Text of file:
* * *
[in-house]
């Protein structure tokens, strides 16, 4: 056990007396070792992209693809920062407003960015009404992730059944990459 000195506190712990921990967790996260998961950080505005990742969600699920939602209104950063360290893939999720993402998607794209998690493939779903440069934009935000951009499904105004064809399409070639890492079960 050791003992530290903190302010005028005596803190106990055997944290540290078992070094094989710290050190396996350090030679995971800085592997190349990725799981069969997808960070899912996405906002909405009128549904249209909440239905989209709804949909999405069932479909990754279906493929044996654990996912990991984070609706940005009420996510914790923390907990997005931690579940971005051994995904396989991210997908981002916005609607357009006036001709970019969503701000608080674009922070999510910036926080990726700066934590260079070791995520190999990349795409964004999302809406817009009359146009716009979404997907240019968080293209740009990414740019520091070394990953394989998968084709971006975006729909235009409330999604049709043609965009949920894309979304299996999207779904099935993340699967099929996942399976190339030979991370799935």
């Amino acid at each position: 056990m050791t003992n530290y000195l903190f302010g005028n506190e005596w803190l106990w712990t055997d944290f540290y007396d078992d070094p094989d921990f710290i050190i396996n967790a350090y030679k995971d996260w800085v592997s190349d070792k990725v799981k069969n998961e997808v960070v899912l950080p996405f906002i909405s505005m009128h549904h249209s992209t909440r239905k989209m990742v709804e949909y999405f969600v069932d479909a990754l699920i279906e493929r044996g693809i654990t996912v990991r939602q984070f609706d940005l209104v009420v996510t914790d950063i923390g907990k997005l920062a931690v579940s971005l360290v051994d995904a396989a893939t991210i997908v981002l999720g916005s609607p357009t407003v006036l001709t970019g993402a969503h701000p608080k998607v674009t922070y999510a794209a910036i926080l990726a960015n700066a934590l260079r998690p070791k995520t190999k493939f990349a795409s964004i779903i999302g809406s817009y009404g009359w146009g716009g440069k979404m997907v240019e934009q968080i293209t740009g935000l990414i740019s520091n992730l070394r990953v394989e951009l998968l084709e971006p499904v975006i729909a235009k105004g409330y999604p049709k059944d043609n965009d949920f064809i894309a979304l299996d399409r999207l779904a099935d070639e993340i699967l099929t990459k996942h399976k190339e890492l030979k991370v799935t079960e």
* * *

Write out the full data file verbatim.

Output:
[in-house]
């Protein structure tokens, strides 16, 4: 056990007396070792992209693809920062407003960015009404992730059944990459 000195506190712990921990967790996260998961950080505005990742969600699920939602209104950063360290893939999720993402998607794209998690493939779903440069934009935000951009499904105004064809399409070639890492079960 050791003992530290903190302010005028005596803190106990055997944290540290078992070094094989710290050190396996350090030679995971800085592997190349990725799981069969997808960070899912996405906002909405009128549904249209909440239905989209709804949909999405069932479909990754279906493929044996654990996912990991984070609706940005009420996510914790923390907990997005931690579940971005051994995904396989991210997908981002916005609607357009006036001709970019969503701000608080674009922070999510910036926080990726700066934590260079070791995520190999990349795409964004999302809406817009009359146009716009979404997907240019968080293209740009990414740019520091070394990953394989998968084709971006975006729909235009409330999604049709043609965009949920894309979304299996999207779904099935993340699967099929996942399976190339030979991370799935």
């Amino acid at each position: 056990m050791t003992n530290y000195l903190f302010g005028n506190e005596w803190l106990w712990t055997d944290f540290y007396d078992d070094p094989d921990f710290i050190i396996n967790a350090y030679k995971d996260w800085v592997s190349d070792k990725v799981k069969n998961e997808v960070v899912l950080p996405f906002i909405s505005m009128h549904h249209s992209t909440r239905k989209m990742v709804e949909y999405f969600v069932d479909a990754l699920i279906e493929r044996g693809i654990t996912v990991r939602q984070f609706d940005l209104v009420v996510t914790d950063i923390g907990k997005l920062a931690v579940s971005l360290v051994d995904a396989a893939t991210i997908v981002l999720g916005s609607p357009t407003v006036l001709t970019g993402a969503h701000p608080k998607v674009t922070y999510a794209a910036i926080l990726a960015n700066a934590l260079r998690p070791k995520t190999k493939f990349a795409s964004i779903i999302g809406s817009y009404g009359w146009g716009g440069k979404m997907v240019e934009q968080i293209t740009g935000l990414i740019s520091n992730l070394r990953v394989e951009l998968l084709e971006p499904v975006i729909a235009k105004g409330y999604p049709k059944d043609n965009d949920f064809i894309a979304l299996d399409r999207l779904a099935d070639e993340i699967l099929t990459k996942h399976k190339e890492l030979k991370v799935t079960e």